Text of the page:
After the show, the performers went to hotel that I didn’t catch the name of (sorry, I was busy multitasking by making breakfast for my youngest!), and stayed up very, very, late. He follows up by saying that he is “really good at metabolizing booze”.

BEST. QUOTE. EVER.  Oh, Simon. 

Simon on Music (Italy)!

Originally, the offer to do this show came through an Italian promoter who had never worked with Duran Duran. (The funny thing about this little segue was that Simon originally used the term “agent”…and then said, “I’m not really good about business things like this – ‘job titles’ and that sort of thing!” )

Simon rarely does solo performances, preferring to spend his time working on Duran Duran things and “being exclusive”, but this time, he decided to do it.

“Broken Dream” is a song that Simon completely reimagined. He sings it lower than the original, because his natural register is much lower than what he often does in Duran Duran. He had thought about the musical arrangement, wanting to go with a modern-sounding orchestra and organ accompaniment. The finished product, which I linked below, isn’t exactly as he had originally imagined, but after listening to it, Simon felt it really worked.

As a personal note, I thought it was easily one of Simon’s best vocal performances I’ve ever heard. If you haven’t watched it, you should. 

 

Simon said that learning the words was the toughest part, because for him, a great performance means completely relaxing so that he completely opens up vocally.

Katy said that she really loved his performance, proclaiming it better than the original, and commented on his suit (Sir Tom Baker), and his hair.

Simon on the Upcoming Tour Dates

This short tour began with the band wanting to do dates in South America since it had been a long time. However, the band felt they needed to do something different from just showing up and playing “the same thing”.  He made the point that Lalapalooza gives them access to an entirely new audience.  This does make sense, although as a fan I have to wonder why going and playing shows for their South American Duranies doesn’t seem to be enough.  My guess is that in order to justify the trip, business-wise (and I don’t know to whom) – they need to prove they would be gaining audience numbers. I’m not sure, but I do know that South America is thrilled they’re making their way to see them!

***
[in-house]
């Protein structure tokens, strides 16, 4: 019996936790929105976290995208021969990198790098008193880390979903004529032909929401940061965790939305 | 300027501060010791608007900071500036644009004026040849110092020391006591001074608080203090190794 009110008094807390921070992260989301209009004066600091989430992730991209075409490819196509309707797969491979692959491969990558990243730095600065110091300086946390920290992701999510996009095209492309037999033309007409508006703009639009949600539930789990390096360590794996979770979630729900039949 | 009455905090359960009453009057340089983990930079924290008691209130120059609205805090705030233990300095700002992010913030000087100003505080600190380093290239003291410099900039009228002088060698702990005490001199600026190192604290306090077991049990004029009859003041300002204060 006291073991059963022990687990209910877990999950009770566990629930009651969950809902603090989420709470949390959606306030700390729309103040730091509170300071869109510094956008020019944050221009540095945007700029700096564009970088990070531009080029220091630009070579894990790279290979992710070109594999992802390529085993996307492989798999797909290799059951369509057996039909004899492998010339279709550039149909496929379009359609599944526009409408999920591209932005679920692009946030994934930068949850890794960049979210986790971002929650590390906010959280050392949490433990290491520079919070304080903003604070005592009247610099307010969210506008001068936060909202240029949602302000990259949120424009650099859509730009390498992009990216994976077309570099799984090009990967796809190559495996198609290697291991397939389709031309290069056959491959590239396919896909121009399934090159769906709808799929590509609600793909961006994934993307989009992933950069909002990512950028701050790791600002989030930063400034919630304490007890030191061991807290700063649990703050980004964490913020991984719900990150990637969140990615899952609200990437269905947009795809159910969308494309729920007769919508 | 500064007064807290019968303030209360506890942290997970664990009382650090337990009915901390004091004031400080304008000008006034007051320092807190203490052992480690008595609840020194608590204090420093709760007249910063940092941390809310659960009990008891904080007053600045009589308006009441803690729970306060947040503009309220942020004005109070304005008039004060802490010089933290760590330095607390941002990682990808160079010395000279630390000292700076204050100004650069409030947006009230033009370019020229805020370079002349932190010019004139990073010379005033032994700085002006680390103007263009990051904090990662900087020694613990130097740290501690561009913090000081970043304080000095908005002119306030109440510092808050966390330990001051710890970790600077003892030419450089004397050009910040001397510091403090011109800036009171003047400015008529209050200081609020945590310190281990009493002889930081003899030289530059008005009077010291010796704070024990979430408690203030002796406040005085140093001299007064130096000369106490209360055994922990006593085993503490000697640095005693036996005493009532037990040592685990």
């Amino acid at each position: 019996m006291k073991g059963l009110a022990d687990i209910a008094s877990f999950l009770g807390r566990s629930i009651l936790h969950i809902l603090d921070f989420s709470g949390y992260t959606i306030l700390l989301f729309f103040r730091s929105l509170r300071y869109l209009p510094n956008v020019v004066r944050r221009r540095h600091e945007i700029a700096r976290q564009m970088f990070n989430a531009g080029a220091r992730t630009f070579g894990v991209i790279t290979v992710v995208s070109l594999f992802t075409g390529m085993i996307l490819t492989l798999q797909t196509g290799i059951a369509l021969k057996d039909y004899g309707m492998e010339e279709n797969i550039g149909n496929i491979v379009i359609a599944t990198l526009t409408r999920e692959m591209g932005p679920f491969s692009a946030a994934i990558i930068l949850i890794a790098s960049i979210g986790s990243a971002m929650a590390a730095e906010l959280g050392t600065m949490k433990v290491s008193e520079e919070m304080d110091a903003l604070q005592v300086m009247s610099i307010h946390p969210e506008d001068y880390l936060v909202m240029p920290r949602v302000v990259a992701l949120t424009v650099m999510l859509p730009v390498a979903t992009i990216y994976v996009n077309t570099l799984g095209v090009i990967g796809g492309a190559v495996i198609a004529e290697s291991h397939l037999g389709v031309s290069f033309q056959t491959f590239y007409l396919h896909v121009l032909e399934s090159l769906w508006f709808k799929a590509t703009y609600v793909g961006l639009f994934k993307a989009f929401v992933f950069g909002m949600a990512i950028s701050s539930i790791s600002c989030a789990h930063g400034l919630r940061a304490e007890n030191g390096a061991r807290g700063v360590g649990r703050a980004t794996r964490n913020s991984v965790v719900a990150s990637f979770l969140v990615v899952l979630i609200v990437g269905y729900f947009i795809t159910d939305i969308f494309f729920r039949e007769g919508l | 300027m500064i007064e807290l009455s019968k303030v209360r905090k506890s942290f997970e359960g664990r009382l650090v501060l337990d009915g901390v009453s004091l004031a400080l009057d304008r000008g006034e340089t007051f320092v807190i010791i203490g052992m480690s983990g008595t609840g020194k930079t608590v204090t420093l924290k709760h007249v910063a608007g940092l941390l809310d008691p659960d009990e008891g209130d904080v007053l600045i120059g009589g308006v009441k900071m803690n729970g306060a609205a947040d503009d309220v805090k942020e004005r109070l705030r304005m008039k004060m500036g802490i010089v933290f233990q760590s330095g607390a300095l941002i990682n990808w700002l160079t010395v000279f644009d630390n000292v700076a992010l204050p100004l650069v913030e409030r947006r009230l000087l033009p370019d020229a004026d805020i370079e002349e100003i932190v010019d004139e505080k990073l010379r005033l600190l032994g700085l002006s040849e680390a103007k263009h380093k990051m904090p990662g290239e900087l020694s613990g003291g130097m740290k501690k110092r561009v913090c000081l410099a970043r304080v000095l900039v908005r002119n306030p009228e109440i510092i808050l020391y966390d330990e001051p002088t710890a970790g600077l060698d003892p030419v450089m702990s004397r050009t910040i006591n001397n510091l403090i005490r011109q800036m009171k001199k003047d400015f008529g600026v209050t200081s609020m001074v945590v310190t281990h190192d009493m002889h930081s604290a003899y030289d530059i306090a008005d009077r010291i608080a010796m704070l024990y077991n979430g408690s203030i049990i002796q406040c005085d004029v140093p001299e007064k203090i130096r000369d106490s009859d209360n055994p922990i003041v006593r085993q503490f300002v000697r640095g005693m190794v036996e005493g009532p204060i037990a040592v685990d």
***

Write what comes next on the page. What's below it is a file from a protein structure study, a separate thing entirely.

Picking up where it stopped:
Katy pressed Simon on the possibility of upcoming Australian dates, to which Simon said that dates are coming for both there and the Far East, but they are not yet confirmed.  He mentioned Hong Kong, Japan and Singapore before saying he really didn’t know. I guess we’ll all find out soon!

Simon on the band’s big 4-0

The Kafe ended on a positive note, as Katy asked about any plans the band may have for their 40th birthday next year. Simon commented that this, even with the few dates they’ve got coming up, is their bit of time off before beginning to celebrate.  He continued on saying that while he didn’t join the band until the 80s, they’re celebrating the beginnings of John and Nick getting the band together and that it’s bound to be a “busy, fun, year” filled with tours and “lots of stuff”!

(I hope everyone’s bank accounts and credit cards are ready. Mine, however, are not. EEK!)

So sorry it was so late!!

-R

 

Spirit rose a meter and stepped aside: Celebrating David Bowie

Just one year ago today, David Bowie left us.